Saturday, 11 November 2017

More pdf-tools tricks

Following a couple of recent postings on pdf-tools, here are a few customisations I've found handy.

For scanned pdfs, 'pdf-view-auto-slice-minor-mode can be useful to turn on. You might bind it to something like s a. It auto trims the borders for each page of the pdf as it encounters them.

The following sets up a variety of colour-filter modes (good for night-time viewing, or anytime really that you don't want your eyeballs blasted with blazing white light):

;; midnite mode hook
 (add-hook 'pdf-view-mode-hook (lambda ()
                                 (pdf-view-midnight-minor-mode))) ; automatically turns on midnight-mode for pdfs

(setq pdf-view-midnight-colors '("#ff9900" . "#0a0a12" )) ; set the amber profile as default (see below)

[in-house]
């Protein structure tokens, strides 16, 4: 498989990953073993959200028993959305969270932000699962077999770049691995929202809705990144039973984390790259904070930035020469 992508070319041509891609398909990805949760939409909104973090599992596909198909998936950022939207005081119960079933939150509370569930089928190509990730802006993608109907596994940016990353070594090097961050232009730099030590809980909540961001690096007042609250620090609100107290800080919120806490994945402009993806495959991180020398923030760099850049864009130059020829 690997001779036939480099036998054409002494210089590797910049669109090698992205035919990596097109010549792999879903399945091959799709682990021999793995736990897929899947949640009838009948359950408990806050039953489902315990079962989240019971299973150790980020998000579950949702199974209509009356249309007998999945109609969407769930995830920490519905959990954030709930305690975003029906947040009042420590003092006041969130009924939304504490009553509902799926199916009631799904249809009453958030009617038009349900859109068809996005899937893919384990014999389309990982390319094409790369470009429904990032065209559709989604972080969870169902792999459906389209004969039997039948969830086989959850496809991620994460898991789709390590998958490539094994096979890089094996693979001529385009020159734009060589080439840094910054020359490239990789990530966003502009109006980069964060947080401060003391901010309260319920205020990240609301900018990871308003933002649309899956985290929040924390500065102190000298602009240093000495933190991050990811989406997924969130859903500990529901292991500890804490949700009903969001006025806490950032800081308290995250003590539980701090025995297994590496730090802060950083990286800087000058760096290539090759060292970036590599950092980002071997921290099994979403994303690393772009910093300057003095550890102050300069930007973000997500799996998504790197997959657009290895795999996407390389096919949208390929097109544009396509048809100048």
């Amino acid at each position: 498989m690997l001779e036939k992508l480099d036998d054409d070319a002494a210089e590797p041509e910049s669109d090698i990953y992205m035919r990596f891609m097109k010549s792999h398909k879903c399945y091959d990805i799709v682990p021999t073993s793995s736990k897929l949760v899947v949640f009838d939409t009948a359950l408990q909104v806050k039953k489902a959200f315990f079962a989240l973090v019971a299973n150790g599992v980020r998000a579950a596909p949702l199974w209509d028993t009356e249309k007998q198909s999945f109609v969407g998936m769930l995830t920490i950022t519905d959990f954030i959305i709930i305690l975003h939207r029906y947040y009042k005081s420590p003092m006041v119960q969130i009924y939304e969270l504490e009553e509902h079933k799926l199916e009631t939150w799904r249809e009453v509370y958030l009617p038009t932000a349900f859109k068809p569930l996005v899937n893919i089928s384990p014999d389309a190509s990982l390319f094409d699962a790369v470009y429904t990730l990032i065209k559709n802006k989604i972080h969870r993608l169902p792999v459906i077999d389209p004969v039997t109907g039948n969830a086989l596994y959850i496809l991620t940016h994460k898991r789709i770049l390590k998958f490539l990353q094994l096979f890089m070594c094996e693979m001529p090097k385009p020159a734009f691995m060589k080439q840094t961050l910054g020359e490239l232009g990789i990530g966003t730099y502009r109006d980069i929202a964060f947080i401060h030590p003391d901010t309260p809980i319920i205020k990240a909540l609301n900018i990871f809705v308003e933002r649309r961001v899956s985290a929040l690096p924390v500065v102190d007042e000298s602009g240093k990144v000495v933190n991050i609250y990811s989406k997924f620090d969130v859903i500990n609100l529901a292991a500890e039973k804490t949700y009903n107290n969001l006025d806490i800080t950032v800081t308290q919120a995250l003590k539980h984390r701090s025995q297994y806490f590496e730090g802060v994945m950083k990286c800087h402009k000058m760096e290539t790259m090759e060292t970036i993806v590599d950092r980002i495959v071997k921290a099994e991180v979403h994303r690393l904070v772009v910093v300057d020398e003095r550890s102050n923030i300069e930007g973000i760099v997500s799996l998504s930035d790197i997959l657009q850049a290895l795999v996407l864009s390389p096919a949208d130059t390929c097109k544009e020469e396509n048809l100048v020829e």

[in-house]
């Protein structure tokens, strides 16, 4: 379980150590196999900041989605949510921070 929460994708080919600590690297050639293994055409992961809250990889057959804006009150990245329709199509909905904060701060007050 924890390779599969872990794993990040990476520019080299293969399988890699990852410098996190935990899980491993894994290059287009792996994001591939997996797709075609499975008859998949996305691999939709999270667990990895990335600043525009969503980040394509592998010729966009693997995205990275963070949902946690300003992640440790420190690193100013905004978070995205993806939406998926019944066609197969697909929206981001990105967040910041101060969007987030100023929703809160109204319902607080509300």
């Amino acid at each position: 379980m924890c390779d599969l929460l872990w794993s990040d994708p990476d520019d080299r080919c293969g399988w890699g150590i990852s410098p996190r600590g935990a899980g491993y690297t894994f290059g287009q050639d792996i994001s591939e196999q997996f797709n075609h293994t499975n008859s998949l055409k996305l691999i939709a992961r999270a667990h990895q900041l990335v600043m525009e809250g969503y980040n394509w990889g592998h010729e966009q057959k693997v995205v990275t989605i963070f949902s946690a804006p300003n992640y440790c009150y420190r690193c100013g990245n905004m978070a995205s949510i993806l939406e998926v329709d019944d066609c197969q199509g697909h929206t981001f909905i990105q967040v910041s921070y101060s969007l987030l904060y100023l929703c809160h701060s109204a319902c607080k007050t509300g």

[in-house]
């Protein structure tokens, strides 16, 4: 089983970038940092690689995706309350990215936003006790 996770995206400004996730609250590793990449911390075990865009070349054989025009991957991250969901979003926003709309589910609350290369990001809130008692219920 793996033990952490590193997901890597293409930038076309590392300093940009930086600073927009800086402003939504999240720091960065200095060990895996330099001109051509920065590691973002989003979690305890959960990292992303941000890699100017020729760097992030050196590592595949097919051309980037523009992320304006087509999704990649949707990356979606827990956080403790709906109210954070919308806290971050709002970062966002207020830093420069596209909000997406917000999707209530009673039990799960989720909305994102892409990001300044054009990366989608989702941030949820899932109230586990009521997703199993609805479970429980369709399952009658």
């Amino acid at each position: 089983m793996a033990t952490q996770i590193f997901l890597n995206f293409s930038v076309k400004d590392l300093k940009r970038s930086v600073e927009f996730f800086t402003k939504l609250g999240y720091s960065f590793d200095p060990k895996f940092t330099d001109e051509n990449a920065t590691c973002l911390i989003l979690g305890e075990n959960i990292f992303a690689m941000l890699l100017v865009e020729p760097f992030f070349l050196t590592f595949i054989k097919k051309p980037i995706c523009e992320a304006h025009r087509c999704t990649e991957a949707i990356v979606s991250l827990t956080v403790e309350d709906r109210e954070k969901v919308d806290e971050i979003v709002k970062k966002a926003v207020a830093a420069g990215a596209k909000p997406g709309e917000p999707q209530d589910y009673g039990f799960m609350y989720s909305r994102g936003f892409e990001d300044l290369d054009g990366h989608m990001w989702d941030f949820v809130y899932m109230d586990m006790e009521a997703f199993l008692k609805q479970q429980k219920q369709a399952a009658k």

(defun bms/pdf-no-filter ()
  "View pdf without colour filter."
  (interactive)
  (pdf-view-midnight-minor-mode -1)
  )

;; change midnite mode colours functions
(defun bms/pdf-midnite-original ()
  "Set pdf-view-midnight-colors to original colours."
  (interactive)
  (setq pdf-view-midnight-colors '("#839496" . "#002b36" )) ; original values
  (pdf-view-midnight-minor-mode)
  )

(defun bms/pdf-midnite-amber ()
  "Set pdf-view-midnight-colors to amber on dark slate blue."
  (interactive)
  (setq pdf-view-midnight-colors '("#ff9900" . "#0a0a12" )) ; amber
  (pdf-view-midnight-minor-mode)
  )

(defun bms/pdf-midnite-green ()
  "Set pdf-view-midnight-colors to green on black."
  (interactive)
  (setq pdf-view-midnight-colors '("#00B800" . "#000000" )) ; green 
  (pdf-view-midnight-minor-mode)
  )

(defun bms/pdf-midnite-colour-schemes ()
  "Midnight mode colour schemes bound to keys"
        (local-set-key (kbd "!") (quote bms/pdf-no-filter))
        (local-set-key (kbd "@") (quote bms/pdf-midnite-amber)) 
        (local-set-key (kbd "#") (quote bms/pdf-midnite-green))
            (local-set-key (kbd "$") (quote bms/pdf-midnite-original))
 )  

(add-hook 'pdf-view-mode-hook 'bms/pdf-midnite-colour-schemes)